“And we do have fun,” he added. “That’ll be
lecture next week.” Over the laughter he said, “For now, let’s dig into the chow that the Wednesday crew brought. All this work talk makes me hungry.”
As the volunteers filtered toward the refreshments, Jackie wound the projector cord into a neat
and then zipped the expensive machine into its case.
“Wouldn’t hurt if you lightened up a bit,” Gage said as he helped her fold up the projector table. “You make us sound like boot camp.”
“If I let
run the intro, you’d make it sound like a spa for lost souls.”
But she had to smile. He was right. They needed more help, lots more help, and they just might have to smile to get it. When had she stopped smiling? Maybe it was the lack of sleep. For weeks now there had been too many emergencies. She should call in a vet from Davis, take a weekend off.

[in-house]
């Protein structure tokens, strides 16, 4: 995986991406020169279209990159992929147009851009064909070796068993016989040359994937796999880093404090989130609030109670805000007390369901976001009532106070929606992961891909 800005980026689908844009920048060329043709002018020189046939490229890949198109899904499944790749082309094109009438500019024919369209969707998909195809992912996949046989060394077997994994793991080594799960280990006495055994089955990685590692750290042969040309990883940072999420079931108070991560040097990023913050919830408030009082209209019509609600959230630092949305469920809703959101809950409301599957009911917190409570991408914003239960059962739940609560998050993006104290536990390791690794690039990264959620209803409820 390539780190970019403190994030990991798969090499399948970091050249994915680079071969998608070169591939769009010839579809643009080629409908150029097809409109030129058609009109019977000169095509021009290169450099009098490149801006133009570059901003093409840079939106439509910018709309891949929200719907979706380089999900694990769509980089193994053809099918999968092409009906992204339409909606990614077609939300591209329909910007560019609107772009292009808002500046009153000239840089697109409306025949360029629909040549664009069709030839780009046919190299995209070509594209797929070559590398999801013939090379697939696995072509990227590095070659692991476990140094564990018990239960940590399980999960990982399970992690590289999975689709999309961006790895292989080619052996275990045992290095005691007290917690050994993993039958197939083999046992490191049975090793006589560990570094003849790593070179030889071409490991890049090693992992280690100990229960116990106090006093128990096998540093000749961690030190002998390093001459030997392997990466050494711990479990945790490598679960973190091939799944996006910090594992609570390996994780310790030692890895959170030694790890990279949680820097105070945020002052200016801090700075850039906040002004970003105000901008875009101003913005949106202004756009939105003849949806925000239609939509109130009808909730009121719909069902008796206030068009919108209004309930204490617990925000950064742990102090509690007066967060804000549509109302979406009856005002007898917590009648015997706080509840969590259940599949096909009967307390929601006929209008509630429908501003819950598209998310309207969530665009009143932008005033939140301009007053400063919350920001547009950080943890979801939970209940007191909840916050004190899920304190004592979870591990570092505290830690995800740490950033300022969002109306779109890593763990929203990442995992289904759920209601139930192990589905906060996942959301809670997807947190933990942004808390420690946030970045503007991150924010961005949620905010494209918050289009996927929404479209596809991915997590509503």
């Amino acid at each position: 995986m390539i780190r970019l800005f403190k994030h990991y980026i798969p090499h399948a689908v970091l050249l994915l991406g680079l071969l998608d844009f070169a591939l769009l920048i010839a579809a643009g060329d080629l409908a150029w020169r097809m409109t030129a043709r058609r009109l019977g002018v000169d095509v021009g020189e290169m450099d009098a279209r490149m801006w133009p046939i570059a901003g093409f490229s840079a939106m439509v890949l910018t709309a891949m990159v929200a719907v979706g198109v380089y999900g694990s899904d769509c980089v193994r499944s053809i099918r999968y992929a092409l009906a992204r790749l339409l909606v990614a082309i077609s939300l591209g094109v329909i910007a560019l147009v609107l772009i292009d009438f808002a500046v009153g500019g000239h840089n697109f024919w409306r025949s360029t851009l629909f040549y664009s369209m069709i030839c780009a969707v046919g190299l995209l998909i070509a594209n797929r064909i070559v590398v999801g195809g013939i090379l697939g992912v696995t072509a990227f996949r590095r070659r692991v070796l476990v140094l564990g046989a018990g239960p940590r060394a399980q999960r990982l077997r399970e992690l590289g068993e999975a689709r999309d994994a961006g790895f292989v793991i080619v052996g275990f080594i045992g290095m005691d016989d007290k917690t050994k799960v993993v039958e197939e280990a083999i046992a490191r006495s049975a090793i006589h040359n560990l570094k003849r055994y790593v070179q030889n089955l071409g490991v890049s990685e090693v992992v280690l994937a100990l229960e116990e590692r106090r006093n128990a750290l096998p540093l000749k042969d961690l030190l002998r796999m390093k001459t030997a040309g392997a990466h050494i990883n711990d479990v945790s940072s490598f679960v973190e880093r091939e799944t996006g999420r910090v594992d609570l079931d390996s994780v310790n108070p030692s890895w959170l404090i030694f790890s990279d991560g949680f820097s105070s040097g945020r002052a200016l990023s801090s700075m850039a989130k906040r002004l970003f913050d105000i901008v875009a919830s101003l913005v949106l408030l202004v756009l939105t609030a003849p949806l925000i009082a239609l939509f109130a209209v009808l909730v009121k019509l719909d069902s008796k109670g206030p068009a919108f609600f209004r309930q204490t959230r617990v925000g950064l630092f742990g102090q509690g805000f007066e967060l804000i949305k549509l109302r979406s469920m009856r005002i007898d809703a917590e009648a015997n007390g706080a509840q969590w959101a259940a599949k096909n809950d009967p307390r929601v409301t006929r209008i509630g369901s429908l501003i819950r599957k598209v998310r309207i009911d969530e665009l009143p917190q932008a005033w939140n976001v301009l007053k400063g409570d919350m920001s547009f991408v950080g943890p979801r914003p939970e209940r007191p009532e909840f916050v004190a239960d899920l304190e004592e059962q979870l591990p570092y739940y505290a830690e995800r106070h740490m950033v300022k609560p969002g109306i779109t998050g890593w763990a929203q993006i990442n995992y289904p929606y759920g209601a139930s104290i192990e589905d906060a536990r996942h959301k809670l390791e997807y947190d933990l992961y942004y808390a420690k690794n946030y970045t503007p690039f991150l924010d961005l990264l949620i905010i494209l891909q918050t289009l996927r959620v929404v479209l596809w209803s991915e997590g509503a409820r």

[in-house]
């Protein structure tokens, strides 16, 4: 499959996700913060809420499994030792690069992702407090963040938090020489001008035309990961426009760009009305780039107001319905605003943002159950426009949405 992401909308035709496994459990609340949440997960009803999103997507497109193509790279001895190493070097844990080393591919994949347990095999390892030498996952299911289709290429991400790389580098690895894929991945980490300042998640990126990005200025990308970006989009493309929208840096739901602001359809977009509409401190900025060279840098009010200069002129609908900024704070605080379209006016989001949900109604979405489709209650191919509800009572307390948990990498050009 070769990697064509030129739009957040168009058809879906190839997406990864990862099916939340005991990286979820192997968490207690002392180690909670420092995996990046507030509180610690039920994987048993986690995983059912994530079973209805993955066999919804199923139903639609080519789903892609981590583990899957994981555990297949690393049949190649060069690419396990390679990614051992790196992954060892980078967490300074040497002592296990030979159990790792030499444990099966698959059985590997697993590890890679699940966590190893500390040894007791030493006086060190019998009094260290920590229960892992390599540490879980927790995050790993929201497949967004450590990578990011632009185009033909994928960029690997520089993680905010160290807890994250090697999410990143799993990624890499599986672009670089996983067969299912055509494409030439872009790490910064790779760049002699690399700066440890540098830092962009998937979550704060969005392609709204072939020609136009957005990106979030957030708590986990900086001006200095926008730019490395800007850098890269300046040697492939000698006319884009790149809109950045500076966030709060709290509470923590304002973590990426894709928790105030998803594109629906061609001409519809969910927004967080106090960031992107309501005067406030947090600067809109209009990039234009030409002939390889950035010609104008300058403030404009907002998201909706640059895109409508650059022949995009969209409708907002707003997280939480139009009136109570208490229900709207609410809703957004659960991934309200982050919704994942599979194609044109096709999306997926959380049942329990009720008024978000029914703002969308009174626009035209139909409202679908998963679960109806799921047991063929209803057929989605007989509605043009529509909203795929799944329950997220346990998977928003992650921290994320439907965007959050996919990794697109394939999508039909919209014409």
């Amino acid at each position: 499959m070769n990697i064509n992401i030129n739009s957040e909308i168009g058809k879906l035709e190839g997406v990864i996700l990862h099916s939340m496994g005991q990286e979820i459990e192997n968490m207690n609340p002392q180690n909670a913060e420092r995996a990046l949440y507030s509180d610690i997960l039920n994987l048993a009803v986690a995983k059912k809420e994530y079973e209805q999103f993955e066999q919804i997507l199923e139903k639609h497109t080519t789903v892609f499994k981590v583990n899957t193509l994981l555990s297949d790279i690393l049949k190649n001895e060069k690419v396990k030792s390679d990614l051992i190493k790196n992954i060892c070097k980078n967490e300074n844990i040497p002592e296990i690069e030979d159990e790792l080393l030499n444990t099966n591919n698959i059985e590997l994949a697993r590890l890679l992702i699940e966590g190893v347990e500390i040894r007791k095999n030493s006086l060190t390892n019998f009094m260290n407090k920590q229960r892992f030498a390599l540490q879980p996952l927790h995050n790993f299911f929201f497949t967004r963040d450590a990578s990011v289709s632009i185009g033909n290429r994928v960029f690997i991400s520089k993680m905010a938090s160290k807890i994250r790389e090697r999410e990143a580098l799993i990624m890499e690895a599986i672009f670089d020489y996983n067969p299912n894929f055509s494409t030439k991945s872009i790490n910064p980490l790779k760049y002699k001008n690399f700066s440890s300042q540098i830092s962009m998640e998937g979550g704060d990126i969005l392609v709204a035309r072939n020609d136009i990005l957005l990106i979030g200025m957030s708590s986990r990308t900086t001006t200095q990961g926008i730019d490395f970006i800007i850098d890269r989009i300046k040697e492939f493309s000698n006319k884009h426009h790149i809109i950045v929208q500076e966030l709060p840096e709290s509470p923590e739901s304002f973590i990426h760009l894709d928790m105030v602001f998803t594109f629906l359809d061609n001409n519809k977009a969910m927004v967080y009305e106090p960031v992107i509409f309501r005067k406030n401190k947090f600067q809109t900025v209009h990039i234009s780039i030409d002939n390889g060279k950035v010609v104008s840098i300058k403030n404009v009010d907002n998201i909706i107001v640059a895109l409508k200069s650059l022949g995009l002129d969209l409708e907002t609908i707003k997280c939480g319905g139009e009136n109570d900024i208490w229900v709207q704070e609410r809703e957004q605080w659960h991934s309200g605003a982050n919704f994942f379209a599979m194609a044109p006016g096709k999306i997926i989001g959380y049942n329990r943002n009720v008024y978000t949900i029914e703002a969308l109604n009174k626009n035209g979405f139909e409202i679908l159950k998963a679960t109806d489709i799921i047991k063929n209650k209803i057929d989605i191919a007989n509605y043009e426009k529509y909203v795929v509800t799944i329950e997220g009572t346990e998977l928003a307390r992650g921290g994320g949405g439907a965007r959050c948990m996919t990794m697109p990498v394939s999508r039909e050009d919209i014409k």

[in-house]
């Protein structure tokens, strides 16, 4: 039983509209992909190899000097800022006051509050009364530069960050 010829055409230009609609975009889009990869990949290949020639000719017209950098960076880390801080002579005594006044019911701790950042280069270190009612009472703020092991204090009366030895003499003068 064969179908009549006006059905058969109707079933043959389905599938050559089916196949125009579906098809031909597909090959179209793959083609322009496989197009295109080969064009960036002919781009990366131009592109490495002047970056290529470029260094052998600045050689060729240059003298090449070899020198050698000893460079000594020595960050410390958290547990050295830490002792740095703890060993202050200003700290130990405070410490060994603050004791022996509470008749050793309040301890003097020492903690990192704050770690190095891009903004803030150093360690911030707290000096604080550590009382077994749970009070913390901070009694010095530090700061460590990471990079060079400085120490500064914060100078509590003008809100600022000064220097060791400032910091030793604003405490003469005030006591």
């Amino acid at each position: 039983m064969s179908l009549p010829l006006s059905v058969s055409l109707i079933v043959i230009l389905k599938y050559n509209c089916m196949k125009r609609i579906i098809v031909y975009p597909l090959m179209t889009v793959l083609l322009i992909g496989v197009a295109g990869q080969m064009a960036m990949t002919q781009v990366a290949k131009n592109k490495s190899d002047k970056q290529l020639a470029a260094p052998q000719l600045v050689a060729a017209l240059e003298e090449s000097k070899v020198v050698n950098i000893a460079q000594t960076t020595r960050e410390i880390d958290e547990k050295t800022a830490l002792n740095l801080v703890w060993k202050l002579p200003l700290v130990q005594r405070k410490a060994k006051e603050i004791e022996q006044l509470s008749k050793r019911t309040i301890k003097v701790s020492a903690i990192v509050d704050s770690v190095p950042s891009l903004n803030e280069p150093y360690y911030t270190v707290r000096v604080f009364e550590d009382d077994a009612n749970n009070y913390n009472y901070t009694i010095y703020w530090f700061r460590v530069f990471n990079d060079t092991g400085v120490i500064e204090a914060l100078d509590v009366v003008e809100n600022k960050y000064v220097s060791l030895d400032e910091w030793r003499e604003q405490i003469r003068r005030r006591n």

. Like she’d be able to do that.
“The food’s better at spas,” Alex said as he reached to help Gage fold the table. His arm brushed past Jackie’s, and pinpricks of nerves raced through her.
“I wouldn’t know,” she said, moving away. “I haven’t been to a spa in years.”
“That’s easily remedied.”
He’d said it with a breezy, confident tone, the tone that people use when they think they have all the answers and that whatever one needs can be easily summoned. And behind the tone lurked something more dangerous, almost inviting. She was in no mood to be summoned.
“Chow,” Gage said, nodding toward the group clustered around the food table. Alex helped him heft the projector table and lean it against the wall and then he followed Gage to the table.
Jackie nestled the projector in its spot in the equipment closet.
“Brought you a plate,” a voice said from behind her.